FRANKLIN, Ind. (AP) – The vestiges of local history crowd two floors of the Johnson County Museum of History, which is quickly running out of space.
Dozens of wedding and christening gowns worn by county residents are neatly bagged and packaged away next to boxes of hats and donated agriculture equipment used decades ago by county farmers. Sewing machines that made clothes and linens that have long since faded are next to vintage washers and dryers and furniture that was used in county homes.
About 60,000 artifacts are categorized in acid-free boxes at the museum. Chairs and paintings donated to the museum over the course of nearly 100 years hang on the walls of the storage spaces at the museum.
Since 1931, the museum has been taking donations from county residents to fill the five permanent exhibits and one seasonal exhibit space at the museum on Franklin’s Main Street. Artifacts also fill the hallways, walls and main lobby.
But the museum is running out of room to store the county’s treasures, and museum workers say they need storage space to continue to fill out their artifact collection and help the museum transition into the future.
Museums cannot stay static, and must continue to collect items that could be used to share all kinds of local history. School groups that come in are encouraged to think about what a museum exhibit on the year 2019 would look like as the museum needs to collect items from recent history too, said David Pfeiffer, museum director.
“We are starting to get to the end of the available space here,” he said.
The Johnson County Historical Society and the county are working together to build a 36 square foot-by-48 square foot or about 1,700 foot storage building on the northeast side of the Johnson County Fairgrounds that would house artifacts that the museum does not use as frequently, such as china and some furniture.
Johnson County’s historical society is a nonprofit organization that lists its mission to collect and preserve materials from Johnson County’s history, according to the museum’s website.
The move would allow museum officials to continue to take in more current artifacts to make sure county residents who visit the museum decades from now can learn about current history.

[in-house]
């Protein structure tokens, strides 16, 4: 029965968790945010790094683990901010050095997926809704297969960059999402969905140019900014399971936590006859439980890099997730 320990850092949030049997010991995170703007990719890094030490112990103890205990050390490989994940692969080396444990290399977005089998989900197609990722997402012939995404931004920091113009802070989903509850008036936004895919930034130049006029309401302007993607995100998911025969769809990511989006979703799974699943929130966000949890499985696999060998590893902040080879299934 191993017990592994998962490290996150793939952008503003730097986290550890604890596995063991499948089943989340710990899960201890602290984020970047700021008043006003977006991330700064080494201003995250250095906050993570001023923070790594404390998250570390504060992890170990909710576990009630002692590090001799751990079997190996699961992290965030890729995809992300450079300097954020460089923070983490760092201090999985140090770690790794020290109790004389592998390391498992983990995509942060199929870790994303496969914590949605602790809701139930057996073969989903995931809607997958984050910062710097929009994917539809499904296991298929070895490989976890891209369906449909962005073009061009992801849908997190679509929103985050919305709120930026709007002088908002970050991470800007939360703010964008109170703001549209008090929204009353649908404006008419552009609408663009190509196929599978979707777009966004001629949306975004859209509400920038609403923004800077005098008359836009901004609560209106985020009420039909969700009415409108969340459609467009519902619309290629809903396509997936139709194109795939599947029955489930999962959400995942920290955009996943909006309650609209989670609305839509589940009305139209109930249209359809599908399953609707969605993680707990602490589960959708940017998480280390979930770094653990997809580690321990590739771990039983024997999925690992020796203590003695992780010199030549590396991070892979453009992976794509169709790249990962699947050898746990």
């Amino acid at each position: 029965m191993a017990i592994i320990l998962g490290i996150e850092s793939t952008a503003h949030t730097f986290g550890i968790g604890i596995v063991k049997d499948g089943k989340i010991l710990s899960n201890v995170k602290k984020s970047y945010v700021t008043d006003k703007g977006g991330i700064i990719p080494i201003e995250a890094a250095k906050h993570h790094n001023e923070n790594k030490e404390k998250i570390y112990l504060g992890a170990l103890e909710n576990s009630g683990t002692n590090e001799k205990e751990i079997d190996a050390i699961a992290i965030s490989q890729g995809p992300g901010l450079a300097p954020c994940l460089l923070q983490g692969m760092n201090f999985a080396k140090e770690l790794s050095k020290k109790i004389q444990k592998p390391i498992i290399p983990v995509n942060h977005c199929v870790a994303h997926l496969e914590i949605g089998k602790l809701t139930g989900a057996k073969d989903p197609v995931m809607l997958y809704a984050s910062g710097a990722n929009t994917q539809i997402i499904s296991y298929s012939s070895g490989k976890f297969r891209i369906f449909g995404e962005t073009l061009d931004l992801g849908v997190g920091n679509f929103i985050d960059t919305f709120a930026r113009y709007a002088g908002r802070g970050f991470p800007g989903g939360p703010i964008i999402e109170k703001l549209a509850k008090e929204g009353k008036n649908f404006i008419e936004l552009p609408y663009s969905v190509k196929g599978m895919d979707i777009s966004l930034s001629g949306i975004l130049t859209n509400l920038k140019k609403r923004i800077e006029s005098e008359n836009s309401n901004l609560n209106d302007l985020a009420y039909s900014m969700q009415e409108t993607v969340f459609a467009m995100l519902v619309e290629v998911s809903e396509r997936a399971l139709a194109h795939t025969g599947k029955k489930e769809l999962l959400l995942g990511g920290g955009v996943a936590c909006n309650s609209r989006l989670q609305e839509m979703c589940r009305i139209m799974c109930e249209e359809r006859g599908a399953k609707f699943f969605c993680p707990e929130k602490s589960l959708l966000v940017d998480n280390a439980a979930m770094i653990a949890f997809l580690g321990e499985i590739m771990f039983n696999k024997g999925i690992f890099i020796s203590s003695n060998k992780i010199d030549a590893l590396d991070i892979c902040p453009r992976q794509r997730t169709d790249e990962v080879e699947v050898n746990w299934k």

The historical society is paying for the building that’s estimated to cost about $96,000, while the county is providing the land near Heritage Hall at the fairgrounds. No taxpayer money will be used on the storage facility, County Commissioner Brian Baird said.
An estimated 3 percent of the museum’s collection of items is actually displayed at the museum. Most of the other items take up two floors of the museum, Pfeiffer said.
A vintage truck expected to be in Franklin’s Christmas parade is parked at a board member’s home. Larger pieces of vintage agriculture equipment are stored in a barn at Johnson County Park.
Curators change out the items every so often to get more on display and give long-used artifacts breaks from light and dust, which could damage them. The museum also has a rotating exhibit where items not constantly on display in permanent exhibits come out, and artifacts in the permanent exhibit are changed out too, Pfeiffer said.
“We never want to be the museum where people come once and never come back,” said Emily Spuhler, museum curator.
Museum workers and volunteers take in between 150 and 200 donations every year. Some donations are one or two items, while other donations are homes full of items. Workers who process the donations have had to be more choosy about what items they will accept, Spuhler said.
Some donations are only accepted if the item has a direct relationship to Johnson County and showcases the county’s history in some way, she said.
Meanwhile, the museum is short of other items they could use, such as toys from the late 1990s and early 2000s, and they have other gaps in their collection they would like to fill. Call-outs for those items are delayed due to the space issue, Spuhler said.
The museum would also like to seek donations for very recent events that could be exhibited in the future, such as items from Center Grove’s state football win, the bicentennial and the Google Summit in Franklin, Pfeiffer said.
“It is trying to keep stuff like that in mind,” he said.
Museum workers could work out fixes that would allow them to take in items at the same rate for a few years, but ultimately, those fixes would be temporary, Pfeiffer said.
“We really do need storage for five to 10 years from now,” Spuhler said.
At historical society meetings, the idea that space was needed and how to get it evolved over time, Pfeiffer said.
One idea was to purchase an old house in downtown Franklin and store items there. But some artifacts might be hard to move into rooms, and an old house likely would not have the climate control with low humidity that the items need for preservation purposes, he said.
Board members eventually decided the cheaper and more viable option would be to build a space that could be designed to the artifacts’ needs. The building will be temperature controlled, with wire shelving similar to what is used at the museum.
By MAGEN KRITSCH
Daily Journal (Franklin, Ind.)
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